What is the formal definition of quasi static process?

I am accustomed with it a bit intuitively, i want to know the formal definition of this. At some source I found the definition of somewhat reversible adiabatic process which somehow also defines quasi static process

"def. 8: Adiabatic process is a process by which the system parameters change so slowly that the characteristic time of changing is much longer than the period of the slowest mode of natural oscillations; also, there should be no dissipative processes (where mechanical energy is converted to heat), e.g. friction. In the case of gases, this means that the speed of the container walls needs to be much smaller than the speed of sound, and also there should be no external heat supply. "

Basically the emphasized text defines quasi static process, Now my questions:

What is characteristic time of a process?

What is mode of natural oscillation of a system?

So what is formal definition of quasi static process?

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    $\begingroup$ Please give a link to the pdf so that people be able to answer your problems more accurately. $\endgroup$ Jan 4, 2019 at 15:41
  • $\begingroup$ ioc.ee/~kalda/ipho/Thermodyn.pdf $\endgroup$ Jan 4, 2019 at 15:42
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    $\begingroup$ Good. Now the definition you mention(Adiabatic) and what you ask in the title(Quasi static) are different things. What do you want to know about? $\endgroup$ Jan 4, 2019 at 15:46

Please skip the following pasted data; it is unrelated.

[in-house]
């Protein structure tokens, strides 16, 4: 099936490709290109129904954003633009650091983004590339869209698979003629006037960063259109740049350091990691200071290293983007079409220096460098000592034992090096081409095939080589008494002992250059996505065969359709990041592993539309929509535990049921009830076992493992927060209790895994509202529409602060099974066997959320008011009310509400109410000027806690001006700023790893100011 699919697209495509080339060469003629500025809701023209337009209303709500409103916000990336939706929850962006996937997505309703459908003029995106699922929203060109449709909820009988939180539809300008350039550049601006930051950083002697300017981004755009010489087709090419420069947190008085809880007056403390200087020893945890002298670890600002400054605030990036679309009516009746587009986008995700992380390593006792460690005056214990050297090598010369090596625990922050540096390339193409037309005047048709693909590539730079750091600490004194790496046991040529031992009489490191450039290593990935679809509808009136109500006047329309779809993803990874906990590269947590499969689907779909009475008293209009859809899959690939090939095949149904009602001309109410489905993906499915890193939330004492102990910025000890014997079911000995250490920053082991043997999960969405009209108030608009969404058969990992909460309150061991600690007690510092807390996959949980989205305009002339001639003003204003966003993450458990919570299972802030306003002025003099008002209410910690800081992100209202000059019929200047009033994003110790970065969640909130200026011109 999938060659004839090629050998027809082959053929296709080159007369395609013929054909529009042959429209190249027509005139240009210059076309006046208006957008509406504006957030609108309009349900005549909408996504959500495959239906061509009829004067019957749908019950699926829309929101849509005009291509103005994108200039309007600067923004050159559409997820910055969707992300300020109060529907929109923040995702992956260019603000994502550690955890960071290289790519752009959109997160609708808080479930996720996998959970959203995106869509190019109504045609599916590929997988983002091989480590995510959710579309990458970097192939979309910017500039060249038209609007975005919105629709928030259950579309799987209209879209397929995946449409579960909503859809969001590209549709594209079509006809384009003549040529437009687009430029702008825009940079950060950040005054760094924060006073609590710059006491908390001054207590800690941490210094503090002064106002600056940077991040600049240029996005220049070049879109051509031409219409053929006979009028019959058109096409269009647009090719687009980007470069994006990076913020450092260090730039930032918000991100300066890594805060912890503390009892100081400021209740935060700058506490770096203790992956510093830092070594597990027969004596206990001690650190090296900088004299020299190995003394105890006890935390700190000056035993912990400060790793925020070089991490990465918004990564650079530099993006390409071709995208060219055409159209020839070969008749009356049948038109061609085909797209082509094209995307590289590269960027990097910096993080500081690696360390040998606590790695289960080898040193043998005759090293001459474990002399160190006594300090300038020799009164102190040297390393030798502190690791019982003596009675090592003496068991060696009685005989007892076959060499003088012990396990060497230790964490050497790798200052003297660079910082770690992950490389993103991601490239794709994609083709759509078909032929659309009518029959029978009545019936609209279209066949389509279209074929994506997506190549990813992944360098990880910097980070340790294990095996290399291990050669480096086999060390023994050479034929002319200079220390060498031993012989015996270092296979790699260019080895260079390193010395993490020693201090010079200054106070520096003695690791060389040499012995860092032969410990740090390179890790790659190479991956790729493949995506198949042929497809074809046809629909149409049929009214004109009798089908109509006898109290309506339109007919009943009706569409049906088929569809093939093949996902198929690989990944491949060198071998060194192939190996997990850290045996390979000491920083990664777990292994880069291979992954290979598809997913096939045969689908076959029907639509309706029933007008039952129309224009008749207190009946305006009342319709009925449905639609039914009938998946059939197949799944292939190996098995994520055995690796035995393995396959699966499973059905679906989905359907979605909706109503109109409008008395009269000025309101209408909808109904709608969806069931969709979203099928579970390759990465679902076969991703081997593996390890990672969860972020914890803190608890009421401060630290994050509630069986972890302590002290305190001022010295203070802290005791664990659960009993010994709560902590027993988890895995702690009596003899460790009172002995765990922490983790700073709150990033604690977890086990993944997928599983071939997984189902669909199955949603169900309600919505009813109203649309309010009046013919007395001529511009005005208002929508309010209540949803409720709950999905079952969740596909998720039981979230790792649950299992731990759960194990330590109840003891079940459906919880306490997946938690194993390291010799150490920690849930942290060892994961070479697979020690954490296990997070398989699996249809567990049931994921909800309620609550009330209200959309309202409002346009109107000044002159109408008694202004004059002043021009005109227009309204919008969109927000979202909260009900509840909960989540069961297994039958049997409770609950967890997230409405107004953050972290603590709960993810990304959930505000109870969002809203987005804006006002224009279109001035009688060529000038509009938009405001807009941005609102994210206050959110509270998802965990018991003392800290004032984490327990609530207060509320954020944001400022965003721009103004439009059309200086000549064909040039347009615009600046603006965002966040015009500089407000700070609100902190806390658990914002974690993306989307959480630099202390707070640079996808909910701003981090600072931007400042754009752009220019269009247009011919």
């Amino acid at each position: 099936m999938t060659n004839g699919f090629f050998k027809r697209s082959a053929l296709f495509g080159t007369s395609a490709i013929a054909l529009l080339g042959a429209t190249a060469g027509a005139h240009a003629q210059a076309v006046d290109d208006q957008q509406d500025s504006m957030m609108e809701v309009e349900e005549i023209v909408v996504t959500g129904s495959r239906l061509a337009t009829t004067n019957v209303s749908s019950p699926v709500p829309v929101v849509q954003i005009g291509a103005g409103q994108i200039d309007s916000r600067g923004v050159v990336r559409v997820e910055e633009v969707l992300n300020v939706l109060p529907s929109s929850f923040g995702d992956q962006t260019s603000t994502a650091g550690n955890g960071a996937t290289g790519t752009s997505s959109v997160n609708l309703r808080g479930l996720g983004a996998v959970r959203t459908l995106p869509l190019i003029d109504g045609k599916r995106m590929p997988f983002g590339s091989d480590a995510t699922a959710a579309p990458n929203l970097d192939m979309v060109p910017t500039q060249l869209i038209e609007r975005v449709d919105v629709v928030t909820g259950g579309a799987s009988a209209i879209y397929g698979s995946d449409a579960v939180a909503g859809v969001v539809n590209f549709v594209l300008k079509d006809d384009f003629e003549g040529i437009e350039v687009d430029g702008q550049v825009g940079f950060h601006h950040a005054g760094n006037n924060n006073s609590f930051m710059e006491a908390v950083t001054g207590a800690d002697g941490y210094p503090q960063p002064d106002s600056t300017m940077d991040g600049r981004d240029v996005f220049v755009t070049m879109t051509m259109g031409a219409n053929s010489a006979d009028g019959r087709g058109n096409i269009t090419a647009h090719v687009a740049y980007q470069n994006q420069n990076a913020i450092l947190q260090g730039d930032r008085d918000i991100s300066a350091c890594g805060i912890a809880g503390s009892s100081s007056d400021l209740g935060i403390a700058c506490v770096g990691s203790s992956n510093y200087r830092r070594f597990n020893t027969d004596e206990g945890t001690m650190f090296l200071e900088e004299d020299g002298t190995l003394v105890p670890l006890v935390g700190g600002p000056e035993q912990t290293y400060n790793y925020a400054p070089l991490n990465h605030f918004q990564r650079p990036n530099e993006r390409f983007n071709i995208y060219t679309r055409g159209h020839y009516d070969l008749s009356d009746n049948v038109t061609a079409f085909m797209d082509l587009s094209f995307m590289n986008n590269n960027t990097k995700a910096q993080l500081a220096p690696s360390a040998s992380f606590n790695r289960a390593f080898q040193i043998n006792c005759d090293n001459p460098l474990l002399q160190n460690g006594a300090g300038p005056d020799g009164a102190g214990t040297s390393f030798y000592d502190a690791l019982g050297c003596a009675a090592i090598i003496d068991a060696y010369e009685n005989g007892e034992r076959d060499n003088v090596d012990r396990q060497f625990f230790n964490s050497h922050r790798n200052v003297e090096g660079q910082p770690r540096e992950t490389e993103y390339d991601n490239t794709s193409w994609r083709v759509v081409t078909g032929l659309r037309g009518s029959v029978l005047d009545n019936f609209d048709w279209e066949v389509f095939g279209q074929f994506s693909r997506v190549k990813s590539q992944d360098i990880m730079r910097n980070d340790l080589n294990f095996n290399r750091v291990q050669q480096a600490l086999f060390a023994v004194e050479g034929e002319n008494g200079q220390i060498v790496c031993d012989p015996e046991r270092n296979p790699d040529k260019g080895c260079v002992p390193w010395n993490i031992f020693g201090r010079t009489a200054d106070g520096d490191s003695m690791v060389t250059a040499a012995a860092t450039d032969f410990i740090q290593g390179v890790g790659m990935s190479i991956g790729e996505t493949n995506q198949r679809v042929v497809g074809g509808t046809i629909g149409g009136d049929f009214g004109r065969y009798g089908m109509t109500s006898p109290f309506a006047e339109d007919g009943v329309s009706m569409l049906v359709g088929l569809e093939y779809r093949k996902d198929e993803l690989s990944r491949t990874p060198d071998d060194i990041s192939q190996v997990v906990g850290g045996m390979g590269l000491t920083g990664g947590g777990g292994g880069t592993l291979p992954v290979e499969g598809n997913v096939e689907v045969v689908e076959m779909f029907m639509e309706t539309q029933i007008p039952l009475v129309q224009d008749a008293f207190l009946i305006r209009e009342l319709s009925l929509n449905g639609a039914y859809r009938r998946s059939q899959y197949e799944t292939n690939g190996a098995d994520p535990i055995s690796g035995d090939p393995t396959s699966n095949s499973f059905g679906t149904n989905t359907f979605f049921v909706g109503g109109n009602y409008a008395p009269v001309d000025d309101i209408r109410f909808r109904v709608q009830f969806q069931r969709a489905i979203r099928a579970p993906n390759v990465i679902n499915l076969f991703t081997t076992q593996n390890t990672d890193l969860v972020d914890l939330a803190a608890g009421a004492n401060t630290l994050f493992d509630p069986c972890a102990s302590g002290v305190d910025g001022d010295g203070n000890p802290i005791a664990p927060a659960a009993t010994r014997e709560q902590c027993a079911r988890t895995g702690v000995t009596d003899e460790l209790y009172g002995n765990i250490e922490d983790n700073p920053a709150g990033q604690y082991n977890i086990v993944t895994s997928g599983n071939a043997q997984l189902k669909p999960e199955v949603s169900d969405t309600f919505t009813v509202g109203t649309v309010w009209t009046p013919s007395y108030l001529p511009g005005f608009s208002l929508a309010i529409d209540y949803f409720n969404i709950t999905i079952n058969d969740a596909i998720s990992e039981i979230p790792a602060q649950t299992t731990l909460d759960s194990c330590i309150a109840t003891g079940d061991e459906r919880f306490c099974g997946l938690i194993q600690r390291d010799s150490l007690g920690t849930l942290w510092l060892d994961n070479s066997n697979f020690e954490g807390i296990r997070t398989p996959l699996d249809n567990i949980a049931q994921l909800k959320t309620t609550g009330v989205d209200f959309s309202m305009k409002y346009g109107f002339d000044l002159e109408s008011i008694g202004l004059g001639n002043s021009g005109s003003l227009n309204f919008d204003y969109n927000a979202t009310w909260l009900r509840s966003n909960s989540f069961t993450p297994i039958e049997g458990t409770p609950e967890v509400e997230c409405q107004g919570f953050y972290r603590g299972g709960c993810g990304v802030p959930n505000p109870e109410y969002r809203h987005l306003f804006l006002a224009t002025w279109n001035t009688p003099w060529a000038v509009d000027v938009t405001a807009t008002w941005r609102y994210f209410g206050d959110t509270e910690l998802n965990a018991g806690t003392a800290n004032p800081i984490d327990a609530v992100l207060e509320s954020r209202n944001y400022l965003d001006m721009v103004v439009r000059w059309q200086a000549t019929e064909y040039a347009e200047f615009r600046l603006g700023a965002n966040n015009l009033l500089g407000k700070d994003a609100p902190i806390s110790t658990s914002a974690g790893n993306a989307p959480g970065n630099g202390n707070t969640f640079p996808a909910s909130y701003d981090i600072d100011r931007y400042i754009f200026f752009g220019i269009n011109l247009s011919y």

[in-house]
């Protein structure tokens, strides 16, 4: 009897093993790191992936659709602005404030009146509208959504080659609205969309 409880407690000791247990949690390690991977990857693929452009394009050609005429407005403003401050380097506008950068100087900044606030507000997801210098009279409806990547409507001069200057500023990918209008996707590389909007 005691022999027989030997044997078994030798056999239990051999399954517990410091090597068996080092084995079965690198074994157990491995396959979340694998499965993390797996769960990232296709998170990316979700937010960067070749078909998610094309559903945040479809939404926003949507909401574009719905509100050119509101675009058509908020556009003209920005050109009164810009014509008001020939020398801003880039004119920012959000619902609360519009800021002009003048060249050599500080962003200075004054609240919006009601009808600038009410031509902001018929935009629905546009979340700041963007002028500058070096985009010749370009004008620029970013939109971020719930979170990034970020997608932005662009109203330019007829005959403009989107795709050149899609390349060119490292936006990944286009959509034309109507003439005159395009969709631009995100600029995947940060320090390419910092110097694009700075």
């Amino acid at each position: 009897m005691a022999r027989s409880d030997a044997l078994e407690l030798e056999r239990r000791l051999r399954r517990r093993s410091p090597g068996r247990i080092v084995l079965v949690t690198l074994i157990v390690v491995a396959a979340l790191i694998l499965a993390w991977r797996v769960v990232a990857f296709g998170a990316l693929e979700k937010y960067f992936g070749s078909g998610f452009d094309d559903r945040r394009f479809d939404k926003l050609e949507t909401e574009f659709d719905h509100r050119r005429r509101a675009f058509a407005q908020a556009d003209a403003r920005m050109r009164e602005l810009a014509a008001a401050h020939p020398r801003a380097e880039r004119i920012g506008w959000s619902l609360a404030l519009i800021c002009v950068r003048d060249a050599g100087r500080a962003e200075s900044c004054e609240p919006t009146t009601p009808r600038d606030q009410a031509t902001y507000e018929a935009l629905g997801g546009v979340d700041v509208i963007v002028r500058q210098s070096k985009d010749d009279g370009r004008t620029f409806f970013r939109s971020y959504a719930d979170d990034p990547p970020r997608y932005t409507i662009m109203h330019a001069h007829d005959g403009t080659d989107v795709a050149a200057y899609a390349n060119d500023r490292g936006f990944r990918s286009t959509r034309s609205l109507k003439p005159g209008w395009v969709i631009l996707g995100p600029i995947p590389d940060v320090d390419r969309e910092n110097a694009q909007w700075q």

• $\begingroup$ go through the definition carefully though it states the author was defining adiabatic it was actually defined reversible adiabatic which includes quasi static in itself (that is why i have emphasized the part of definition dealing with quasi static case) $\endgroup$ Jan 4, 2019 at 15:49
  • $\begingroup$ So adiabatic processes can happen if you perform the process very fast. So any change of state happening is much slower than the time elapsed. By the slowest mode of oscillation, they mean to say the most minimal change of state that can occur in the system. $\endgroup$ Jan 4, 2019 at 15:58

4 Answers 4


The definition is actually mixing in a unique definition quasi-static and adiabatic transformation to provide the definition of a reversible adiabatic transformation.

Notice that the two definition can define separate processes: one may have a quasistatic isothermal, isocoric, isoenthalpic,... process, which are not adiabatic, of course, or it is possible to have a non-quasi-static adiabatic transformation.

Characteristic time of a process is basically the time interval between the start and the end of the process.

Mode of natural oscillation of a system is a non-completely-correct way of referring to the characteristic times of the system. Such characteristic times may look like oscillations (for instance a local fluctuation of density would relax through density waves, i.e. sound-like motion) but not necessarily: particle diffusion is not a wave-like phenomenon.

The definition of quasi-static process on which there is general agreement is any transformation slow with respect to the characteristic times of all the process which drive the system toward thermodynamic equilibrium.

For such transformations one is sure that the systems, even if its state is changing, at every time remains as closest as possible to an equilibrium state.

  • $\begingroup$ is the mode of natural oscillation of a system in here refers to characteristic time of the system or something else,@GiorgioP can you please have a look at the pdf file and read few paragraphs before the definition 8? $\endgroup$ Jan 4, 2019 at 16:03
  • $\begingroup$ ioc.ee/~kalda/ipho/Thermodyn.pdf here is the pdf $\endgroup$ Jan 4, 2019 at 16:04